As the first round of French presidential election came to a close on Sunday night, the two contenders for the top office in a run-off in May should face up to the country's urgent need for change and reform.
French President and Union for a Popular Movement (UMP) party's candidate Nicolas Sarkozy speaks at the celebration rally in Paris, France, April 22, 2012. French socialist candidate Francois Hollande and incumbent president Nicolas Sarkozy topped out in Sunday's first round of presidential election, entering the run-off held on May 6. [Xinhua]
According to the preliminary results, French Socialist candidate Francois Hollande overtook the incumbent president Nicolas Sarkozy as the two are set to enter the May 6 run-off, both promising to drag the country out of its current swamp.
"I am the candidate to get French people together for a change," said Hollande at a gathering following the issue of partial result, claiming that he has become the one candidate "of all the forces who want to turn a new page," while Sarkozy, spirited and confident, said he would "devote all my energy to French people," bearing voters' concern about jobs and immigration in mind.
Despite their political rhetoric which often made it a point to draw a line between the left and the right to attract voters, the next occupant of Elysee Palace must adopt political realism and handle the country's problems by committing himself to serious social reforms to enhance France's competitiveness and embrace globalization as an opportunity rather than denounce it as a threat.
It is true that the French economic models and social systems have been seriously challenged as the country is caught up in the irreversible trend of globalization and European integration, exposing French economy's vulnerabilities to the international financial crisis and eurozone debt crisis.
And the pain is felt most keenly by the working class and the under privileged, who bear the brunt of job cuts and economic stagnation.
This pessimistic social atmosphere and frustration at main political parties provided the hotbed for radical proposals championed by politicians like far-right leader Marine Le Pen from the National Front and Jean-Luc Melenchon representing the Left Front, who together garnered almost a third of the votes.
Marine Le Pen campaigned for toughening citizenship, shutting borders and forbidding foreigners from access to any social aid. She even went so far as to slash annual immigration to 5 percent of its current level, exit eurozone, and get rid of EU free trade and competition rules in her manifesto.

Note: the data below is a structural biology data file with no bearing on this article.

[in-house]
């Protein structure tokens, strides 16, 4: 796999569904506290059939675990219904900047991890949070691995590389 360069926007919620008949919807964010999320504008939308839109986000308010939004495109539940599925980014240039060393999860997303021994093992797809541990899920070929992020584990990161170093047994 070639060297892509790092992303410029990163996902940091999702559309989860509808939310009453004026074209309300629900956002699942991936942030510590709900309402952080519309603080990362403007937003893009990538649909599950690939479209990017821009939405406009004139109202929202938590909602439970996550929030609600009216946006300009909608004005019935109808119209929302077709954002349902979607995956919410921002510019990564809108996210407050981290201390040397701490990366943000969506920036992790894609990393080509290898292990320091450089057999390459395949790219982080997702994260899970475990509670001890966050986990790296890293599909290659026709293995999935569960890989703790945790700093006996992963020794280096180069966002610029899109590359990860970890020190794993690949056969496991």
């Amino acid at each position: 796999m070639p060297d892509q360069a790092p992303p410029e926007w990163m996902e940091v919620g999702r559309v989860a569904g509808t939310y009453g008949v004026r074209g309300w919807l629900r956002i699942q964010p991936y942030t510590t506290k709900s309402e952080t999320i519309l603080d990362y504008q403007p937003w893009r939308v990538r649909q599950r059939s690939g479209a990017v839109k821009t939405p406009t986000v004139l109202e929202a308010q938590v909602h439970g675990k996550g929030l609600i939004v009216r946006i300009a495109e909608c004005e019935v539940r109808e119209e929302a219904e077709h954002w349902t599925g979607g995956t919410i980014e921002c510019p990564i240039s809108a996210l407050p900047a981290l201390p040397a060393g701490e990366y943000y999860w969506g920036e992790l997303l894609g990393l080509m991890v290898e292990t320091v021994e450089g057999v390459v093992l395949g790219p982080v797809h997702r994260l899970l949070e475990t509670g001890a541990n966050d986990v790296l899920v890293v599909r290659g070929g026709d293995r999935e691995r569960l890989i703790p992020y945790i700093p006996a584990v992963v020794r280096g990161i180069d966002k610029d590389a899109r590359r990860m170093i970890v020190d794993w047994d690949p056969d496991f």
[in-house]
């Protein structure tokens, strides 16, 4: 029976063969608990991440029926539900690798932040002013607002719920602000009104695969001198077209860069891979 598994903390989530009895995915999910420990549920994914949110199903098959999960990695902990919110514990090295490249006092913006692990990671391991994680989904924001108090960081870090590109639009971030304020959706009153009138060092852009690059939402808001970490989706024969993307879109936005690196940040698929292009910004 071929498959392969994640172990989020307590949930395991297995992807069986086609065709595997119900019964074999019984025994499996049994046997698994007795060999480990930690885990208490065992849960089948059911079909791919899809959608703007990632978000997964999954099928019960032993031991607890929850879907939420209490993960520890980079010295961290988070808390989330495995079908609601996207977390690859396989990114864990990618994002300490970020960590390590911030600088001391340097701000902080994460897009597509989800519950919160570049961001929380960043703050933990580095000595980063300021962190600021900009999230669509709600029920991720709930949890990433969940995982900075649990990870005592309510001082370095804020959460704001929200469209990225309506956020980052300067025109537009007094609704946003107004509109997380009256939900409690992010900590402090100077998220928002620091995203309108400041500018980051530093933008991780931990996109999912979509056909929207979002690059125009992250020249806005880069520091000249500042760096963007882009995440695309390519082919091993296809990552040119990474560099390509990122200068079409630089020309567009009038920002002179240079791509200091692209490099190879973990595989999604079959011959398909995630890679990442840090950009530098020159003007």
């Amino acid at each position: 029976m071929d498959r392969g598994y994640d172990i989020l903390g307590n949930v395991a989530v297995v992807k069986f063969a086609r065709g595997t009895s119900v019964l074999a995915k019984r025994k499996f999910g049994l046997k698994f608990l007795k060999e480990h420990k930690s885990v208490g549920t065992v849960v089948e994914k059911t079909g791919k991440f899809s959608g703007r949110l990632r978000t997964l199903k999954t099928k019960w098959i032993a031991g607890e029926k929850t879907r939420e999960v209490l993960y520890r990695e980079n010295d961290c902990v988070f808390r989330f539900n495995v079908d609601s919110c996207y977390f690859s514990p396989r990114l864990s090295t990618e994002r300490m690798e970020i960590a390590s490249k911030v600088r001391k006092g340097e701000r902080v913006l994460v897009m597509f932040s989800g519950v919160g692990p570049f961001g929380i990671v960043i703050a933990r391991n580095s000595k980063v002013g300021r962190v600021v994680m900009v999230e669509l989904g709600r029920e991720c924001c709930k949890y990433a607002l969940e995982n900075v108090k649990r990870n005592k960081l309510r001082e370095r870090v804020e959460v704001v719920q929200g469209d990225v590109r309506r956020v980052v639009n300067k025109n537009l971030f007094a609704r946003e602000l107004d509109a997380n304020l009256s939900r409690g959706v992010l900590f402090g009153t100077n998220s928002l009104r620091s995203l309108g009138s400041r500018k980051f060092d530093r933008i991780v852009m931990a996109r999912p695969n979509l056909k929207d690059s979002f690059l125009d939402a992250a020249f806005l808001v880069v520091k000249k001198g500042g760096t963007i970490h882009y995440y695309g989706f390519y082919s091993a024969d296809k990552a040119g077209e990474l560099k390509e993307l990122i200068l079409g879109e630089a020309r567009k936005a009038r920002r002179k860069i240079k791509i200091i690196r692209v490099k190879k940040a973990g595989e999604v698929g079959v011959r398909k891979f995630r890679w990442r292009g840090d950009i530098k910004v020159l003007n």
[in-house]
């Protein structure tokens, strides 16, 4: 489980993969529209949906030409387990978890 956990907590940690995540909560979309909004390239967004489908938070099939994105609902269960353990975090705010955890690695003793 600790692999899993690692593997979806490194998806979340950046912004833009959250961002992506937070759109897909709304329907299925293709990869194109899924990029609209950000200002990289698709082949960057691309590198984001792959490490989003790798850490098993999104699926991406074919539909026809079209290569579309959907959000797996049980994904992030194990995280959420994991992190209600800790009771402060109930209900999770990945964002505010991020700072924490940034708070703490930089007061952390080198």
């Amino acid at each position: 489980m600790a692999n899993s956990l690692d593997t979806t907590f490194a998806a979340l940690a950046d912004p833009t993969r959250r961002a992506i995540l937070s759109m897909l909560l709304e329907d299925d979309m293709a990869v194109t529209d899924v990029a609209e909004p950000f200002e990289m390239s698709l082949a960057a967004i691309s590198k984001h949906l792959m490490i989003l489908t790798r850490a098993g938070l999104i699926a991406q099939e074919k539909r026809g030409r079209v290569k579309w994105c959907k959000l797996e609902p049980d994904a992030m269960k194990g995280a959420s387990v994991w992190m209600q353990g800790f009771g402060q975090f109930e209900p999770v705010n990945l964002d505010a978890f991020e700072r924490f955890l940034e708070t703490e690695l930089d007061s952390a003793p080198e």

The hard leftist Melenchon, for his part, called for decentralization of power and nationalization of industry apart from an immediate 20 percent rise in the minimum wage and setting a maximum wage of 360,000 euros (471,600 dollars) a year, winning applaud from the lower-incomers.
Grand and eye-catchy as their platforms may appear, both lack feasibility, and hence, credibility. But one thing crystal clear as reflected from the radicals' strong appeal was public yearning for change.
Admittedly, a slew of urgent problems stare in the face of France's next leadership: lackluster economic growth, rising trade deficit, unemployment hovering around 10 percent and public finances in bad shape.
However, these social malaises are by no means excuses for resorting to extreme-left or extreme-right policies that would harm France's own interests in the end. Anti-EU and protectionist policies will blunt France's competitive edge just as much as a tax hike will damage market confidence.
It is hoped that all the extravagant campaign promises that play to the gallery will transform into political pragmatism and the new president will pursue a sensible agenda of reform to cut rising public debt, create more jobs and boost growth.
Arduous work as it is, but France's got the economic strengths to tide over the hard times. With an educated workforce, a galaxy of successful companies and top-notch manufacturing and service industries, the country is well-equipped to rise from the current downturn.
On issues regarding eurozone debt crisis, cooperation and coordination between the new leadership and other key players are still needed when it comes to financial transactions tax, European project bonds, the role of the European Central Bank, or the renegotiation of the EU's fiscal compact.
Eurozone countries' unrelenting efforts in tackling the debt crisis have proved to be fruitful with the current relative calm in markets and investors' recovering confidence, but policy consistency is vital in keeping the endeavor on the right track.
Much is at stake, and it will be a blessing for France and Europe as a whole to see substantial reforms carried out in the hands of a responsible and competent leader to reinvigorate the economy and continue the country's leading role in the fight out of the eurozone debt crisis.